Fleeing Blue States in Droves: What’s Leading “The Great Migration?”

Jana Shea / shutterstock.com
Jana Shea / shutterstock.com

Nothing is quite as amusing as watching liberals fall victim to their own policies, and nothing proves progressive politics are failing as much as the recent trend of fleeing blue states for greener pastures. 

The results of the latest census were released in December, and it confirms a troubling reality for blue states: rapid and significant population growth in prominent Republican states and falling populations in Democratic strongholds throughout the nation. 

Crime-riddled cities such as Chicago are seeing a massive exodus as residents opt for a safer environment.  

Likewise, taxes are driving residents of New York and California to seek new locations such as Texas and Florida, which don’t have state income taxes. New York and California have some of the highest, most unsustainable tax burdens in the country. 

“The top 10 metro areas for unaffordability are a sort of who’s who of Democratic cities: Los Angeles–Long Beach–Anaheim tops the list, with New York–Newark–Jersey City rolling into the sixth spot as the first non-California metro,” Atlantic Staff Writer Jerusalem Demsas explains, going on to add, “The rise of remote work in the pandemic has also meant that one of New York’s main superpowers—its gravitational pull on workers.” 

In a puzzling trend, Democratic-led cities are losing minorities at an alarming rate because, despite all promises, progressive policies aren’t helping them at all. A report analyzing Chicago Metro‘s population trends, released by the MacArthur Foundation, revealed that a lack of affordable loan opportunities and a disparity of economic and racial equity are driving vulnerable minorities to friendlier states such as Texas and Florida. 

Iván Arenas of UIC’s Institute for Research on Race and Public Policy noted, “A lot of these decisions to move aren’t being made willfully. Chicago is losing a lot of the working class and blue-collar jobs.” Arenas went on to explain, “The rent burden of the Black community is, for example, very high. They are paying a lot more than 30% of their income on rent.” 

In early 2023, New York City lost 1% of its population and remains on track to meet its two-year trend of a 3% decline. 

Meanwhile, on the west coast, people can’t flee San Jose and San Francisco fast enough. Both cities saw a 1% decrease in population, with San Jose losing nearly 4% in the past two years. San Francisco is hot on its heels, however, trending over 3% population loss throughout 2020-2022.  

“The Census data and these industry studies cannot tell us exactly why each person moved, but there is no denying a very strong correlation between low-tax, low-cost states, and population growth,” Janelle Fritts, a policy analyst at the Tax Foundation, noted. “With many states responding to robust revenues and heightened state competition by cutting taxes, these trends may only get larger.”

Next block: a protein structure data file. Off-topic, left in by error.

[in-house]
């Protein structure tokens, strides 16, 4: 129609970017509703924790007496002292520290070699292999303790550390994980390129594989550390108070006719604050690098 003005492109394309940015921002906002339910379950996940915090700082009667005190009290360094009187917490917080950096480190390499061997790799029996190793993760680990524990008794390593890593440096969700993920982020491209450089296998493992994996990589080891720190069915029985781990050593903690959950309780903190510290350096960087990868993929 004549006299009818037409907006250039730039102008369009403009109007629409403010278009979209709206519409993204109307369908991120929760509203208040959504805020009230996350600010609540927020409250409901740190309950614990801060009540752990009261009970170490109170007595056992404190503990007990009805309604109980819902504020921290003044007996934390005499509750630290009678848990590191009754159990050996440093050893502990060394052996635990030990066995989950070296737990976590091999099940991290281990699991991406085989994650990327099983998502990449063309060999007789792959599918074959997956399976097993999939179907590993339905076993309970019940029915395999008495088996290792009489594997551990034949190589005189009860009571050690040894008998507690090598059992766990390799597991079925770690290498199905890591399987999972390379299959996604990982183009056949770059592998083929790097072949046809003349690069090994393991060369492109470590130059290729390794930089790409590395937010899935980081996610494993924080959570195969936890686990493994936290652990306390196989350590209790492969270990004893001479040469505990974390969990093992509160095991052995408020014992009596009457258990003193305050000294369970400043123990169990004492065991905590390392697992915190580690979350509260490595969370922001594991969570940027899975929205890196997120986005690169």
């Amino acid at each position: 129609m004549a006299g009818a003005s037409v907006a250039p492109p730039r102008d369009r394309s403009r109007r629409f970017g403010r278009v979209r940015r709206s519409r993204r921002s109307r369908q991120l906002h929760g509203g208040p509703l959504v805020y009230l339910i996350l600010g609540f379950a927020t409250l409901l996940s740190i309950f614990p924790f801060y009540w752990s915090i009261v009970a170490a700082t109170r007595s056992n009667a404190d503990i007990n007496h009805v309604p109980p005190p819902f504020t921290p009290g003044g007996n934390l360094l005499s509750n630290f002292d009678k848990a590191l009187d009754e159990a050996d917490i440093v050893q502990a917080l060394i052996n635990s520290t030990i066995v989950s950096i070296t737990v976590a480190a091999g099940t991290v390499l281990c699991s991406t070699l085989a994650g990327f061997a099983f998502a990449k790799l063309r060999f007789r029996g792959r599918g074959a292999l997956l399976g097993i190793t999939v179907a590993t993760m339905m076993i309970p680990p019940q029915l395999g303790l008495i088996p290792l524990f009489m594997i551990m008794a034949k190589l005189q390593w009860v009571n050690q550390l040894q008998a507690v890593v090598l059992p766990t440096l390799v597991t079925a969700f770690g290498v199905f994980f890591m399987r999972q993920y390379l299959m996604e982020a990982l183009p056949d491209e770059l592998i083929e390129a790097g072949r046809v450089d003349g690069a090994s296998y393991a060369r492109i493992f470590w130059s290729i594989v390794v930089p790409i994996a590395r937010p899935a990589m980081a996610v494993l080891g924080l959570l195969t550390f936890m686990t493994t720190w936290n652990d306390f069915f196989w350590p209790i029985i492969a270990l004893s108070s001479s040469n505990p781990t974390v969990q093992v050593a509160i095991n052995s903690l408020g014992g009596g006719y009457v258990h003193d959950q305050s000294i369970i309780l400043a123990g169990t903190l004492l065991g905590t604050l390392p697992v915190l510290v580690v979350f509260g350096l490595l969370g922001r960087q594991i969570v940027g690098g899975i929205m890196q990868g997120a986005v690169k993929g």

According to the Census Bureau, millennials are flocking to states with more liberal strongholds, such as North Carolina, Texas, and Georgia. Older adults crave warmth and flock to states like Arizona and Florida.  In fact, in 2022, 319k Americans relocated to Florida, a population increase of 2%. 

And Republicans aren’t the only ones heading for the hills. Democrats, sick of their own policies, are flowing into the more liberal areas of red states and taking advantage of the benefits of conservative leadership.  

So, what does that mean for reliably red states? The obvious concern, of course, is that an influx of a more liberal demographic may negatively impact policies and electoral vote outcomes in previously red cities. In fact, some experts think this migration may have played a role in President Joe Biden’s “wins” in reliably red states and swing states during the 2020 election. 

But it’s not all bad news for conservatives. If the great migration continues, states such as New York and California may find themselves on the brink of losing power. The decreases in population may cost them more than tax dollars. It may also cost electoral college votes and seats in the White House. 

Following a 2020 census, three seats were taken from blue states and shifted to red.  Three seats may not seem like a lot, but considering the tiny majority Democrats currently hold in the White House, it’s a concerning issue for the left. While the next reapportionment isn’t until after the 2030 census, Republicans may win even more seats if the mass migration continues to red states.   

It’s this possibility that drives the left’s desire to eliminate the electoral college and take over state elections.  

The mass exodus from blue states also impacts independent voters and swing states, who understand that the shift is happening due to failing Democrat policies. The more these failures are highlighted through mass migration to greener pastures, the harder it is for independent voters and those in swing states to ignore the failures that caused the migration. 

For Biden’s administration, the failure of national policy is an extension of the failure of liberal policies in blue states. People can still find sanity and success in red states, but if liberals have their way, there will be no more red states and nowhere else to run. 

If voters needed even more motivation to turn out in 2024 than Biden’s failures, a future like the United States of San Francisco or Chicago should push them to the voting booth.